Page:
For many, South Africa’s transition from the brutal system of apartheid to democracy symbolised hope, possibilities, liberation, equality and “a better life for all”. While the civil-political landscape of the country has changed, it would be naïve of us to believe that this political shift has translated into substantial social and economic transformation for black South African women – the marginalised of the marginalised. As we celebrate yet another Women’s Month, it would be remiss of us to be hypnotised by empty yet well-meaning platitudes – Wathinta abafazi, wathinta imbokodo!
As a South African woman, I do not want my existence to be acknowledged for a mere 31 days during the month of August. I want two basic things for 365 days of the year: I want to feel safe. I want to feel like I belong to this country.
Twenty-four years into our “freedom”, the practical reality of this freedom is yet to be substantially felt on the ground by the majority of women in the country. In very simple terms, it is not safe to be a woman in South Africa.
African feminists have for a long time thrown a spanner in the dichotomy of personal safety in private spaces over public ones. This of course is in light of the fact that women are as unsafe in a dark alley in Mitchell’s Plain or Hillbrow as they are in the privacy of their homes. In the South African context, the “stranger danger” catchphrase is incompatible with the harrowing rape and intimate partner violence (IPV) rates with which we reckon with. Studies on IPV by the Medical Research Council and Centre for Public Mental Health confirm the following: One, IPV is the most common form of violence perpetuated against South African women and is the leading cause of death among women. Two, more women are killed by their present or former intimate male partner in South Africa than in any other country in the world. In addition, research shows that the majority of female rape victims are raped by men whom they know, trust and love. In South Africa, women’s insecurity is an everyday reality, one that reveals that women and girls are unsafe in spaces and institutions that were previously seen as safe havens – namely places of worship, schools, universities, hospitals, police stations, charity organisations and their own home.
Furthermore, it is unsettling to note that we seem to be no longer outraged by violations that take place in our communities, such as women being banned from wearing trousers or wearing red lipstick. Over a decade ago a spotlight was shone on Umlazi in Durban, a township area where a woman named Zandile Mpanza was assaulted, stripped naked and had her home burnt down for unapologetically wearing trousers. We seem to be no longer outraged by the fact that girl infants and elderly women are raped in South Africa, or that our university campuses and even primary schools are breeding grounds for sexual harassment, sexual exploitation and rape. We are even more silent about the plight of the LGBTIQ+ community in the face of corrective rape, hate crimes, mutilation and murder.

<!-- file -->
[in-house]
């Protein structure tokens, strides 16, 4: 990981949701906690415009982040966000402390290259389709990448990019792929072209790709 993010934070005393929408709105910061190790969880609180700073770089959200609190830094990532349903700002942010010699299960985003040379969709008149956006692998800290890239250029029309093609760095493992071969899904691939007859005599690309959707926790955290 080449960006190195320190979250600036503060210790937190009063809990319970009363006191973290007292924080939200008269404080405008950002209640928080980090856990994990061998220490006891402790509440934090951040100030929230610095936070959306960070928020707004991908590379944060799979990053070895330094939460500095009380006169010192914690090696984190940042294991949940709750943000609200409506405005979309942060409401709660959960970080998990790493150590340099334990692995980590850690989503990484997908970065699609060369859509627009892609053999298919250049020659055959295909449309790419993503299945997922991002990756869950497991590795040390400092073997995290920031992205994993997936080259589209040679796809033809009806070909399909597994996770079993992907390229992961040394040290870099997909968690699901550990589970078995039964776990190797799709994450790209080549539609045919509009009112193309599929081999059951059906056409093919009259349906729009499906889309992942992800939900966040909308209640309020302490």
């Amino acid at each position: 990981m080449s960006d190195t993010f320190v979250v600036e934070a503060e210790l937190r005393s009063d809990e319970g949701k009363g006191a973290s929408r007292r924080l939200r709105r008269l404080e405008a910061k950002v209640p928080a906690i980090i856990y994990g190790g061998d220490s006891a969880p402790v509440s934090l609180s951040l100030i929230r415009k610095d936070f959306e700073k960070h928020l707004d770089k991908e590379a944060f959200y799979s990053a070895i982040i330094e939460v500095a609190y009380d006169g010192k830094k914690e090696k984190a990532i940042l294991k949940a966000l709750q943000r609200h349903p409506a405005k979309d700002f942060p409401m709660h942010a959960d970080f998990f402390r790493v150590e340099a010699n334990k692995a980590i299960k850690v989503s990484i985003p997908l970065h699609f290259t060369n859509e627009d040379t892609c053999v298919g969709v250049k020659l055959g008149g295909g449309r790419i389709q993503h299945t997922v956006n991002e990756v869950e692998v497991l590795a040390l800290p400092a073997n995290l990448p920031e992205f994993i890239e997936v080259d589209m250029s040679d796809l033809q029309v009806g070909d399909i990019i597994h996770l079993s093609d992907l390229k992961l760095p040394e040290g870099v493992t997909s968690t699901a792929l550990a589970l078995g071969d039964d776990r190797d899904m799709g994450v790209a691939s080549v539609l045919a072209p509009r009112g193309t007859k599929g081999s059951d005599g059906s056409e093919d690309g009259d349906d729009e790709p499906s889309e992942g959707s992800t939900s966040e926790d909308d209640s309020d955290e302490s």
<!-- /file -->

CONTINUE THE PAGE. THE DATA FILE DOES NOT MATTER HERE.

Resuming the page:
South African women want to feel safe and have a sense of belonging. The hard-earned democracy that was fought for by men and women during the liberation struggle is also for the benefit of women. The anti-apartheid activism of the likes of Mama Albertina Sisulu, Mama Winnie Mandela and Mama Charlotte Maxeke were not for us to merely put an X on a ballot box or swim in the same beach as white people. Our “sheroes” fought for much more than that. They fought against imperialism, racism, sexism and all forms of oppression. They fought for freedom of movement – yet our movement as women continues to be restricted due to lack of safety. They fought for a democratic culture to be inculcated into the very social fabric of our society where every individual — including women — can feel that the newly reformed institutions would finally defend them. Ultimately our sheroes fought the apartheid regime to ensure that South African women would have a stake and a place in the new democratic order.
The dream of a non-racial and non-sexist society has turned into a recurring nightmare of gender inequality, gender injustice and patriarchy rearing its ugly head over and over again. Unfortunately, the democratic promise has reached women last and left black women in particular behind.
With all the rhetoric, the normative advances, the robust constitutional and legislative framework, here we are dubbed as the “rape capital” of the world and “a country at war with itself”. How then do we move from aspiration to reality? How do we ensure that the hard-earned liberation struggle and legislative framework transforms lives and delivers real change for the marginalised of the marginalised?
I propose that we start with a collective paradigm shift in gender perceptions. A shift in our thinking traditions, cultures, our collective consciousness and value system. If we continue in our current thinking traditions – that women are inferior, subservient to men or were placed on this earth to service the needs of men — then those who give expression to our democratic institutions need to be transformed first before tackling the laws. It is only transformed people who can substantively transform society.
We have an urgent need to transform our society’s mind-set from one maintaining and supporting patriarchy to one that unreservedly champions and practices gender equality. Maybe, just maybe, we will begin to perceive the substantial change our laws have failed to deliver.
Nomathamsanqa Masiko is a Senior Advocacy Officer at the Centre for the Study of Violence and Reconciliation. Follow her on Twitter @Noma_Masiko